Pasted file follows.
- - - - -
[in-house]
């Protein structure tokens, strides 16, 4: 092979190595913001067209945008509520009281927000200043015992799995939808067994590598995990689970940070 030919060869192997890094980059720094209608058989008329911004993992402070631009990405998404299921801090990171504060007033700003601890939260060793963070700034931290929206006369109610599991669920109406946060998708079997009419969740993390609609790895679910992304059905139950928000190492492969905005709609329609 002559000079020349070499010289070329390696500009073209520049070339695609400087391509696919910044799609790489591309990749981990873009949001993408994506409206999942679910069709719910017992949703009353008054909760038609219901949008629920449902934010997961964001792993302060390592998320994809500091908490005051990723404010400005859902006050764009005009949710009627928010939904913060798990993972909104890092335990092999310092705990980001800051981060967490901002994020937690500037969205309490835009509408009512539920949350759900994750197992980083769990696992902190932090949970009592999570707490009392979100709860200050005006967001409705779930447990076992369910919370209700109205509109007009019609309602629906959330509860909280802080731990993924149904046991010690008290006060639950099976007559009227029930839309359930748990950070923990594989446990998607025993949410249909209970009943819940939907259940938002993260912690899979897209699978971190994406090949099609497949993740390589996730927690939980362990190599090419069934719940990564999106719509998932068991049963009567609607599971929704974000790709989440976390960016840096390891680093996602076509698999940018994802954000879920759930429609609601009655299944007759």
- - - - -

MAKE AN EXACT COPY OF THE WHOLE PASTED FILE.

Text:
[in-house]
């Protein structure tokens, strides 16, 4: 092979190595913001067209945008509520009281927000200043015992799995939808067994590598995990689970940070 030919060869192997890094980059720094209608058989008329911004993992402070631009990405998404299921801090990171504060007033700003601890939260060793963070700034931290929206006369109610599991669920109406946060998708079997009419969740993390609609790895679910992304059905139950928000190492492969905005709609329609 002559000079020349070499010289070329390696500009073209520049070339695609400087391509696919910044799609790489591309990749981990873009949001993408994506409206999942679910069709719910017992949703009353008054909760038609219901949008629920449902934010997961964001792993302060390592998320994809500091908490005051990723404010400005859902006050764009005009949710009627928010939904913060798990993972909104890092335990092999310092705990980001800051981060967490901002994020937690500037969205309490835009509408009512539920949350759900994750197992980083769990696992902190932090949970009592999570707490009392979100709860200050005006967001409705779930447990076992369910919370209700109205509109007009019609309602629906959330509860909280802080731990993924149904046991010690008290006060639950099976007559009227029930839309359930748990950070923990594989446990998607025993949410249909209970009943819940939907259940938002993260912690899979897209699978971190994406090949099609497949993740390589996730927690939980362990190599090419069934719940990564999106719509998932068991049963009567609607599971929704974000790709989440976390960016840096390891680093996602076509698999940018994802954000879920759930429609609601009655299944007759």